“I’m deeply concerned about where this state’s headed, and I want to help lead North Carolina in a better direction. It’s too early to make an announcement,” he says when asked whether he’ll run for governor in 2016. But, he adds, he’ll make a formal declaration “relatively soon.”
State Sen. Josh Stein says he’s interested in statewide office, too. Stein, 46, represents downtown Raleigh and western Wake County, and Democrats see him as one of the emerging leaders of the party. Stein says he won’t run against Cooper, his former boss (Stein served as deputy attorney general for consumer protection before winning his seat), but he’s likely to be on the statewide ballot in three years.
“If Roy Cooper runs for governor, I won’t run for governor. If he runs for attorney general, I won’t run for attorney general,” Stein said Thursday.
The third potential candidate is Charles Meeker, the former five-term mayor of Raleigh. He told the Raleigh News & Observer on Wednesday that he’s considering running for governor but won’t make a final decision until after the 2014 elections. Meeker is hugely popular in the Raleigh-Durham-Fayetteville media market, which covers about 20 percent of the state’s population.
Durham lawyer Ken Spaulding and James Protzman, a businessman from Chapel Hill, have also said they’ll run against McCrory.
Despite losing the governorship and sliding even farther backward in the legislature in 2012, Democrats still hold a majority of the 10 statewide elected offices in North Carolina. To capture more ground, the party needs to improve its relations with rural voters in the state’s eastern districts, where traditional Yellow Dogs have voted Republican in recent years. Cooper, the only one of the three potential candidates to hail from outside Raleigh, is seen by many as the candidate with the best chance of appealing to those voters.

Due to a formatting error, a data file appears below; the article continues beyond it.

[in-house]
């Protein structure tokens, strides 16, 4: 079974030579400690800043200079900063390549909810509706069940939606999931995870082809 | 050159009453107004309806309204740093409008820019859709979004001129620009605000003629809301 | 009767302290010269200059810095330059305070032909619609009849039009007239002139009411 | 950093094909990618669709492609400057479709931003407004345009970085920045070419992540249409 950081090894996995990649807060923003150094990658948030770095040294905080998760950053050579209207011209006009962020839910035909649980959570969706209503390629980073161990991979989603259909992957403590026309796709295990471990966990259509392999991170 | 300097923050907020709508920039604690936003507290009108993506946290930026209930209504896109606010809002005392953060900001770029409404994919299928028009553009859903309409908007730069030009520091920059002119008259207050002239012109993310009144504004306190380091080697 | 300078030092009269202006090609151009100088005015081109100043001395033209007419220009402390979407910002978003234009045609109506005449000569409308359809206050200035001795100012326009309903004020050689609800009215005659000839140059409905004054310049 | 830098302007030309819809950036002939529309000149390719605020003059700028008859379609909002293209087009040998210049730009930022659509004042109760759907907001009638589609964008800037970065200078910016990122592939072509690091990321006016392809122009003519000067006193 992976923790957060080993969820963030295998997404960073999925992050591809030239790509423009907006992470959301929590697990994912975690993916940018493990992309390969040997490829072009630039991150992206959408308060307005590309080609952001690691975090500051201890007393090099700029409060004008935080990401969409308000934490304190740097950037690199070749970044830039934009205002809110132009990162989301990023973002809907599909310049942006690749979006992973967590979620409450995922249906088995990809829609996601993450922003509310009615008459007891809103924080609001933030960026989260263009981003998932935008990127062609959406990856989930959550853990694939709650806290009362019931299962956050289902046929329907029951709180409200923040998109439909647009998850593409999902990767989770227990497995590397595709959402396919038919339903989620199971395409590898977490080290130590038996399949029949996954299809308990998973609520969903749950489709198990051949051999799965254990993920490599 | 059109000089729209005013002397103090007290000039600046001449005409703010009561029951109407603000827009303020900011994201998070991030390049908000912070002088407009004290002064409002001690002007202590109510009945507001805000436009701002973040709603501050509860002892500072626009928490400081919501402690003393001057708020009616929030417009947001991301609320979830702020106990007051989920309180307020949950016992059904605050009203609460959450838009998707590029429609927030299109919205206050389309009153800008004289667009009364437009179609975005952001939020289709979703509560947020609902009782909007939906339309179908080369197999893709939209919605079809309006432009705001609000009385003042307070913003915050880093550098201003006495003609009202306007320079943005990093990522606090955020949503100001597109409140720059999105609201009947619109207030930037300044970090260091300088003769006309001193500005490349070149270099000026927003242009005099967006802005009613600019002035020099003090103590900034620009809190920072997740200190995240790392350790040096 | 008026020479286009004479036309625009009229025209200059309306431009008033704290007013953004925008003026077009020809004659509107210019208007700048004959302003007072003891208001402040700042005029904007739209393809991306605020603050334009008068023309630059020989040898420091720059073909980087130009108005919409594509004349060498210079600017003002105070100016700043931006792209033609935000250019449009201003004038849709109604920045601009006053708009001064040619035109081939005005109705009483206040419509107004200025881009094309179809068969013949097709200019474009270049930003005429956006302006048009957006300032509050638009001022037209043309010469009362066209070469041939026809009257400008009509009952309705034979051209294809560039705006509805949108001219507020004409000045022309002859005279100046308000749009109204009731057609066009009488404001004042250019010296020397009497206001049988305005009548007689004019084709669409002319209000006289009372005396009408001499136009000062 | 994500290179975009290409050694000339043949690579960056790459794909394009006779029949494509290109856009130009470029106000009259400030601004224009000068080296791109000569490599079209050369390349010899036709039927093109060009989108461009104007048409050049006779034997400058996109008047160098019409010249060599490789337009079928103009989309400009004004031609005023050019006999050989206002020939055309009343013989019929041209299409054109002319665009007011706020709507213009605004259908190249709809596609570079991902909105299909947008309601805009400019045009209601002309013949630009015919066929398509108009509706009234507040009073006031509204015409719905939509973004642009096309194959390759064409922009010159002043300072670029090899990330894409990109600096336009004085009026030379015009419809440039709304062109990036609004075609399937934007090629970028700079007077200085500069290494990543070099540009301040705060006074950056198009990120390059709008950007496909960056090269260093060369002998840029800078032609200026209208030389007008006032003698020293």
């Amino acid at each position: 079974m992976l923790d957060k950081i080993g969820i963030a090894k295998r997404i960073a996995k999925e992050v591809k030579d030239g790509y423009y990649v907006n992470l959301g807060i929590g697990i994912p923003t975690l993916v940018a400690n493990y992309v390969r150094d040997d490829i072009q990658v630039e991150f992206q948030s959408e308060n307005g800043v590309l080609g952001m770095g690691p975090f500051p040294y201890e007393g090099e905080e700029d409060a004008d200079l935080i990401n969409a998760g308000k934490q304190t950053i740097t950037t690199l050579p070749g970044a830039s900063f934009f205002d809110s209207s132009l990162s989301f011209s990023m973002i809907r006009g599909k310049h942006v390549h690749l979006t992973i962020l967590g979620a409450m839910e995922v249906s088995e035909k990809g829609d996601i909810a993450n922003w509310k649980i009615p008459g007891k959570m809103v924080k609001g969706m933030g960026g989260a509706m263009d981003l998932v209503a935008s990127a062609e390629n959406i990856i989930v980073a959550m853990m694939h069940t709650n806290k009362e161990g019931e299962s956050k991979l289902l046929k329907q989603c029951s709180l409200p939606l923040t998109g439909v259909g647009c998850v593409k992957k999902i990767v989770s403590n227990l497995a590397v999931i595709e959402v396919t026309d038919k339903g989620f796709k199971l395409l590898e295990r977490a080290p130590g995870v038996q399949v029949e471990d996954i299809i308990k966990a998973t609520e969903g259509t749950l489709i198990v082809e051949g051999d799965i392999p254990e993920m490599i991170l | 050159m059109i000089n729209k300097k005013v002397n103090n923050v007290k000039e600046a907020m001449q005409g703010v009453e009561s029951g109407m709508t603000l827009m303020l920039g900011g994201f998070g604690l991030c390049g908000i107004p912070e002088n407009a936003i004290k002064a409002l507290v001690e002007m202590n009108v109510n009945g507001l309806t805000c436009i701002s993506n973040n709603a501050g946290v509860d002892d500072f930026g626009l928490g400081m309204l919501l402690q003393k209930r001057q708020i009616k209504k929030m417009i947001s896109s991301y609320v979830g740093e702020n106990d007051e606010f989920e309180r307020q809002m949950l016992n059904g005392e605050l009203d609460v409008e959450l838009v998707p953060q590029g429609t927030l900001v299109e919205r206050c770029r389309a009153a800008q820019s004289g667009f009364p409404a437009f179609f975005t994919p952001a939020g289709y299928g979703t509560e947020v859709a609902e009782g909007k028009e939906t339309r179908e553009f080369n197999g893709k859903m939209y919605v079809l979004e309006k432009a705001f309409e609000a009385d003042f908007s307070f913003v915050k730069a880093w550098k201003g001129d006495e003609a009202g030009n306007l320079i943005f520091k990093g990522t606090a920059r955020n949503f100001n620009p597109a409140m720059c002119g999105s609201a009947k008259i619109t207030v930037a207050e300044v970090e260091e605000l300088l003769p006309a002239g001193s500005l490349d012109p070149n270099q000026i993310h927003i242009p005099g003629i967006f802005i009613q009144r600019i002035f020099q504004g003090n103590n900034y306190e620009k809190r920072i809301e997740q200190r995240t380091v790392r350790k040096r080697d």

“We need to do better in the east,” Stein said. “Roy Cooper comes from Rocky Mount, so he is of the east.”
In a wide-ranging interview on Wednesday in his office, across the street from the state capitol building, Cooper spelled out his displeasure with the direction McCrory, and the Republican-dominated state legislature, are taking the state. Cuts to public education that took teachers’ assistants out of the classroom, a budget that cut taxes for high-income earners, a refusal to expand Medicaid under the Affordable Care Act and an end to unemployment insurance for tens of thousands of North Carolinians, he says, were the first examples of Republican overreach.
“The coup de grace was this election law reform, which makes it harder for people to register and vote,” he said. The 49-page bill goes far beyond requiring voters to show identification when they get to the polls — it alters early voting locations, eliminates straight-ticket voting and ends a state-funded voter-registration drive, among other provisions.
“If it were just voter ID, it would be something we could deal with,” Cooper says. “The problem is you have a whole boatload of bad ideas.”
Education, taxes, the budget, Medicaid expansion and unemployment insurance aren’t normally under the purview of an attorney general. But Cooper has been calling donors, several Democrats around the state say, to let them know why he’s expanding his scope: He wants a shot at McCrory’s seat.
If this story sounds familiar, it should. Party strategists at the Democratic Governors Association and the Democratic Senatorial Campaign Committee in Washington have urged Cooper to run before. He has considered several races, but he’s never taken the plunge. Several Democrats use the same term to describe Cooper: “risk-averse.”
But, he says, the confluence of a Republican governor and an unusually conservative Republican legislature running roughshod over the Democratic minority has him thinking differently. As the state’s senior Democratic elected official, along with Sen. Kay Hagan, he says, “I have to look at things in a different way.”
Still, Cooper says he’ll have to defend the new election reform measure he despises if opponents bring a lawsuit.
“It is the duty of the office of the attorney general to defend the state when it gets sued,” he said. “For the integrity of this office, I don’t need to be picking and choosing what to defend.”